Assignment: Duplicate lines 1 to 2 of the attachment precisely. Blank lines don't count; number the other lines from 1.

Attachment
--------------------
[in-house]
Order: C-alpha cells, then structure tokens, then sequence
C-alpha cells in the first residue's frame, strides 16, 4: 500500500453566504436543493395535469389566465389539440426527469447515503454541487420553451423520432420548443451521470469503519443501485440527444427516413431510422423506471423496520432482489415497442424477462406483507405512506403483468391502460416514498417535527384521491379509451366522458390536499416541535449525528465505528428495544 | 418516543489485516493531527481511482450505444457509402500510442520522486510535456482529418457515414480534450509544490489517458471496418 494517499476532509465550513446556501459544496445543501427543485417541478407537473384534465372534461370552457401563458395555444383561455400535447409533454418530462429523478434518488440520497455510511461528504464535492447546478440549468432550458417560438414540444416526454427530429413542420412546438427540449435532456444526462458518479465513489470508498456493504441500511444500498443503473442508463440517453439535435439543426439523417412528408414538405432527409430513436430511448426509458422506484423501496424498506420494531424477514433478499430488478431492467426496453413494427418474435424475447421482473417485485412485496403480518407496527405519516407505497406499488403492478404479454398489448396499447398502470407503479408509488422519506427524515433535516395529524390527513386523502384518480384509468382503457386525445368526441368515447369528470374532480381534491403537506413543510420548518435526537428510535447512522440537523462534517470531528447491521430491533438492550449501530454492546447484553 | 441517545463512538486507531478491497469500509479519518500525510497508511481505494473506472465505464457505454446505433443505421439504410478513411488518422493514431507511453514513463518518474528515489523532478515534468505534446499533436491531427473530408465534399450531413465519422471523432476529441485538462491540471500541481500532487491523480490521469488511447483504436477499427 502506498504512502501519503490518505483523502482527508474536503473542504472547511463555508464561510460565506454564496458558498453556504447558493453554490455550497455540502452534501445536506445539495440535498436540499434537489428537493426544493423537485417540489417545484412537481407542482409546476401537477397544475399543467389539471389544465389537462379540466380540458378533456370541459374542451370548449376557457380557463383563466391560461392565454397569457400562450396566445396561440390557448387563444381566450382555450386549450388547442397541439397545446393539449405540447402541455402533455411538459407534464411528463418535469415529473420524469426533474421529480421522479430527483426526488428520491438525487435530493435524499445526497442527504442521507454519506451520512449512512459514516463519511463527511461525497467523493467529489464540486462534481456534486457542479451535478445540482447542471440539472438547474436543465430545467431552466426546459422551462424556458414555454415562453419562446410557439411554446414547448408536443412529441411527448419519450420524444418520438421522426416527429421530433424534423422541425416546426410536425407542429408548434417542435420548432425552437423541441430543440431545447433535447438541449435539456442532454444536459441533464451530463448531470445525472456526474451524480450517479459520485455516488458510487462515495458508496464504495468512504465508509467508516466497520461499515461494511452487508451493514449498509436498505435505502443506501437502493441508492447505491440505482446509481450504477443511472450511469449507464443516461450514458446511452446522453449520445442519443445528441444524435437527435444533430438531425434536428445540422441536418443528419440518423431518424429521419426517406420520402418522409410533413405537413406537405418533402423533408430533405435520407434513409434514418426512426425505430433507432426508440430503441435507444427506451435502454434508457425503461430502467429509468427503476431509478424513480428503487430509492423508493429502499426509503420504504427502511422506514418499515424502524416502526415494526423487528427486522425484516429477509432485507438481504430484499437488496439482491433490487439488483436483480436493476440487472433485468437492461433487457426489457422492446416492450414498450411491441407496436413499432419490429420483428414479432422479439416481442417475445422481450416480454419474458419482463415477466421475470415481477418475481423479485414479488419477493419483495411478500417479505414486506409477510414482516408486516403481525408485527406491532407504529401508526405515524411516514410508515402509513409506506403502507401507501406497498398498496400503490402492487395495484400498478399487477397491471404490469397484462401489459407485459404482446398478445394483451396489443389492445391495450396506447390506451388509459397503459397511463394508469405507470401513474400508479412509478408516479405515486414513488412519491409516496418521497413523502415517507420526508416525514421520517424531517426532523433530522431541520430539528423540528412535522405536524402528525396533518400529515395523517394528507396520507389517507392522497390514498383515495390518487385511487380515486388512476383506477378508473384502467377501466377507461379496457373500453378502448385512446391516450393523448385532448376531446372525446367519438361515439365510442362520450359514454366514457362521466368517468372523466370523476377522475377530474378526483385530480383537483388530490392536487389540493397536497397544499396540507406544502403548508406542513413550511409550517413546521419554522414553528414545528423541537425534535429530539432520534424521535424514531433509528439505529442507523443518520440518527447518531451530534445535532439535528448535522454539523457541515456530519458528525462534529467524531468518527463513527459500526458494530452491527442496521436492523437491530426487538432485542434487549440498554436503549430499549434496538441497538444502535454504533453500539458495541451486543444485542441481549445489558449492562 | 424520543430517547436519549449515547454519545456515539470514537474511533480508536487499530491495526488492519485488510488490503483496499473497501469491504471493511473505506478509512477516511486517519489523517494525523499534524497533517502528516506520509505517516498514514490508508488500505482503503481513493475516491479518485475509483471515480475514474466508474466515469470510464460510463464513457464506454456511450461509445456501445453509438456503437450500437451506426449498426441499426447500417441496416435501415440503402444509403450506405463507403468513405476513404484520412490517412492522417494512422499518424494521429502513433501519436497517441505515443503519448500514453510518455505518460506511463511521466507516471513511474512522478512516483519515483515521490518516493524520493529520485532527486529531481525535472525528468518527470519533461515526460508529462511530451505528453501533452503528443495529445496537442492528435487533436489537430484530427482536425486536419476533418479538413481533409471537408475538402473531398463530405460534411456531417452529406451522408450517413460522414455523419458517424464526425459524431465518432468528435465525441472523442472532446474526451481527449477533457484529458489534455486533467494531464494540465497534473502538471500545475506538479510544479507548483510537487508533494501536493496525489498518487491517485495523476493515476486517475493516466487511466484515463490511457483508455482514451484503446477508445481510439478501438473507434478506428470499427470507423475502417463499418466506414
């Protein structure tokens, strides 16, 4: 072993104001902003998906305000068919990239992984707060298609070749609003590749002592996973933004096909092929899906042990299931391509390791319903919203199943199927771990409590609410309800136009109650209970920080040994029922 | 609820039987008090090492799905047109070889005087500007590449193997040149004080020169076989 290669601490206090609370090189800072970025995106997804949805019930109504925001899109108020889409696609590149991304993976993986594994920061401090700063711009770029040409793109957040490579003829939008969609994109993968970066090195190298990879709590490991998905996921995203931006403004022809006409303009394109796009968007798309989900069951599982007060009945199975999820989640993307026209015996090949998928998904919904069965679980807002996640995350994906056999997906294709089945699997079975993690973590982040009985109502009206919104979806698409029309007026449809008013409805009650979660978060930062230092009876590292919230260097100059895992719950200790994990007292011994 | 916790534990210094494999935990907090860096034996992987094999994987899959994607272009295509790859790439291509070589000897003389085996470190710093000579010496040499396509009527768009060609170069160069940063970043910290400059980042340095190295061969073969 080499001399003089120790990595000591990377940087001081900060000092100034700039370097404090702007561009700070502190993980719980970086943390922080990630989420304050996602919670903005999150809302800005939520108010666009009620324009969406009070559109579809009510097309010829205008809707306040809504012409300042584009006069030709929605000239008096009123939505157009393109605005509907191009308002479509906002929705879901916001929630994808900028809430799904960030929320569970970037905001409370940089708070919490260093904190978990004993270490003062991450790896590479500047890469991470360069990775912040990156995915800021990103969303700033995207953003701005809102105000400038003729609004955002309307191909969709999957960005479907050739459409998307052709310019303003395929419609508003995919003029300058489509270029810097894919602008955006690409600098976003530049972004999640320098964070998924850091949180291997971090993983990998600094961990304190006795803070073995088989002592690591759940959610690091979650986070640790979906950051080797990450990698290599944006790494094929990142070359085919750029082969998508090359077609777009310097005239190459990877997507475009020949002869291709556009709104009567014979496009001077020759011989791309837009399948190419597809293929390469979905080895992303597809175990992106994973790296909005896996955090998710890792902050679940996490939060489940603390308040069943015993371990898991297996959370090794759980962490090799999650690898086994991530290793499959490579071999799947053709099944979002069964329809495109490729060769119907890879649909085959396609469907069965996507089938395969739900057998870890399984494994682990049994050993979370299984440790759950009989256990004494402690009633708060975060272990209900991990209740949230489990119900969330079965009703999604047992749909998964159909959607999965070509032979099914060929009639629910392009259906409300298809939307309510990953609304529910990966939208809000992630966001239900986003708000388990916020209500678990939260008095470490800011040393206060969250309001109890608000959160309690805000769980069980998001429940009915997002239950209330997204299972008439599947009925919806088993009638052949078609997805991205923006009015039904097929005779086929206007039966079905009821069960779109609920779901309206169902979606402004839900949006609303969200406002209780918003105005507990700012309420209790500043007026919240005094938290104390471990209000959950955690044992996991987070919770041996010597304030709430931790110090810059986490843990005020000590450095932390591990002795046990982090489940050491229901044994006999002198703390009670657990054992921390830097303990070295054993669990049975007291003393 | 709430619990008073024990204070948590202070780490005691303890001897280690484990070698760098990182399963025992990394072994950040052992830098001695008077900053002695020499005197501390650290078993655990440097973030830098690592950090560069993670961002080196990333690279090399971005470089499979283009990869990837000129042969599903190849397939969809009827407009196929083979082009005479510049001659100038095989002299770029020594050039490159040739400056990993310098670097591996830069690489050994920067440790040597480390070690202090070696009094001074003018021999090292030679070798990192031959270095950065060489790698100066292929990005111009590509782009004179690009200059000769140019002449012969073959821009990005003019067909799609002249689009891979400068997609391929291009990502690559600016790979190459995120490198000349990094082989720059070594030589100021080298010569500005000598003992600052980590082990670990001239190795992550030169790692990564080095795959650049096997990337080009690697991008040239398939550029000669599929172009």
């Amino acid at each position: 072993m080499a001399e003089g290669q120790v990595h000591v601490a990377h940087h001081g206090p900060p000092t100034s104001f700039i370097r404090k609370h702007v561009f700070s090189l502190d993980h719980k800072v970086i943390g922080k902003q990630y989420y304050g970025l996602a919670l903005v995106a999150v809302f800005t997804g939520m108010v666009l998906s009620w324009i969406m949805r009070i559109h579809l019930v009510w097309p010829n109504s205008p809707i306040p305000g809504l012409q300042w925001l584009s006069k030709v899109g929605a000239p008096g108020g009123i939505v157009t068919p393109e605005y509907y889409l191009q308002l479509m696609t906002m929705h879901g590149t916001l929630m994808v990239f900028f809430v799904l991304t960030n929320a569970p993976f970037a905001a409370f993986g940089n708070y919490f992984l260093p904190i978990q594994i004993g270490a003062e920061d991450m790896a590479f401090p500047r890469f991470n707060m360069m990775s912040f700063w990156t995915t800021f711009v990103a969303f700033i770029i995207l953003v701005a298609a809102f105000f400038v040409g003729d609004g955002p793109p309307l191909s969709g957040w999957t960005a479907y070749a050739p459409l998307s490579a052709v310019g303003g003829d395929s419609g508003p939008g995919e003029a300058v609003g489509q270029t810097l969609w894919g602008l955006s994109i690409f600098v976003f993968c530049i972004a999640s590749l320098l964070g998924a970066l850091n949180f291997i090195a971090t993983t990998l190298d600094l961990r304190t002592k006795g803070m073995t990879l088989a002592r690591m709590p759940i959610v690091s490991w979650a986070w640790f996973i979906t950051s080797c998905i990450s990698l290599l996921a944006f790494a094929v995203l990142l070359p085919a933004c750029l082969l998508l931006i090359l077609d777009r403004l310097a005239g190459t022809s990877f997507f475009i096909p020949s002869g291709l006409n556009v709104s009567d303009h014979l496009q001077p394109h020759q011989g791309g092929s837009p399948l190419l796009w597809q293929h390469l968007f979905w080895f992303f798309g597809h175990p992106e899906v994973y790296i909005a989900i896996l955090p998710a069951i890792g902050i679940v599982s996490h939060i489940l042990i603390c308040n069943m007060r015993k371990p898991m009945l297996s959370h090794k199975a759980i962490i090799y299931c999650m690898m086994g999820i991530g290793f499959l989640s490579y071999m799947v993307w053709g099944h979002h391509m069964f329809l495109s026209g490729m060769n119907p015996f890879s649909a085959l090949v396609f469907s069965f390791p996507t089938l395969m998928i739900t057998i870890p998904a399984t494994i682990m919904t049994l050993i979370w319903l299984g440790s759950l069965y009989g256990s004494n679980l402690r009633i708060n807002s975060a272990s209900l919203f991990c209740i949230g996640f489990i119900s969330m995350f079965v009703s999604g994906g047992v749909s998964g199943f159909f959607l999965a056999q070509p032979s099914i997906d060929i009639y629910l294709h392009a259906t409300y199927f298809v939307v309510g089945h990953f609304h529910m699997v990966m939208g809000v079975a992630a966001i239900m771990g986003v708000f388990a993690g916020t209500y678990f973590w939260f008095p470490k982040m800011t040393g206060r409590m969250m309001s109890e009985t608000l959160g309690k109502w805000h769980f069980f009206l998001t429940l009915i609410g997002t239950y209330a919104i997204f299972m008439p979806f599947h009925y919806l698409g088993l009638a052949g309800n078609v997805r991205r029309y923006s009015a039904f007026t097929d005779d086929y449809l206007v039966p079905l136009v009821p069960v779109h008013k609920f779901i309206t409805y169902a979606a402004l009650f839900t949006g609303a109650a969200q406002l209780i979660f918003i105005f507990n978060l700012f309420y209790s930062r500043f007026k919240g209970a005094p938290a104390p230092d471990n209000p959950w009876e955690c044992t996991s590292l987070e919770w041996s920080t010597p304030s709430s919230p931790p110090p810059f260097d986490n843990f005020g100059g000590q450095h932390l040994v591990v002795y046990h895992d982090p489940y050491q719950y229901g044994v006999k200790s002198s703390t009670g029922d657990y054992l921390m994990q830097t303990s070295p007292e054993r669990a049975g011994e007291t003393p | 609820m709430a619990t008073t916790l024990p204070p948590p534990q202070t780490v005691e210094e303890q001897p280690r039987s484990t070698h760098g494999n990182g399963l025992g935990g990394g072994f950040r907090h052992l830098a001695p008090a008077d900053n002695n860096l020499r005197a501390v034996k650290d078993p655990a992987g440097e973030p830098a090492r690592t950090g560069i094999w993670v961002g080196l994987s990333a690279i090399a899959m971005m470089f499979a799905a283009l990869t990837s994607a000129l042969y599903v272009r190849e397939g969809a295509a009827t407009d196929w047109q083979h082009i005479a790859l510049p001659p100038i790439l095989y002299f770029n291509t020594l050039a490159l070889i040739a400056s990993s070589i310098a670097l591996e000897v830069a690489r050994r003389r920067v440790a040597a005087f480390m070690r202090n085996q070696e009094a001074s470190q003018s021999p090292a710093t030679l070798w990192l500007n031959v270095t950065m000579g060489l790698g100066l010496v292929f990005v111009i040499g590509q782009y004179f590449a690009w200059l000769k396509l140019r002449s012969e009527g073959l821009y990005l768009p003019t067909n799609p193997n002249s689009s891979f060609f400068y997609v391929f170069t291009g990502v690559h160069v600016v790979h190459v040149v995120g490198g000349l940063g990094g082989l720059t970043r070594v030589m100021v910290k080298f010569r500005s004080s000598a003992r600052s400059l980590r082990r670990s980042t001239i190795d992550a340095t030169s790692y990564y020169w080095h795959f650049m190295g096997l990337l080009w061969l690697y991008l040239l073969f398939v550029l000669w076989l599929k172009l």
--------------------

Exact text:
[in-house]
Order: C-alpha cells, then structure tokens, then sequence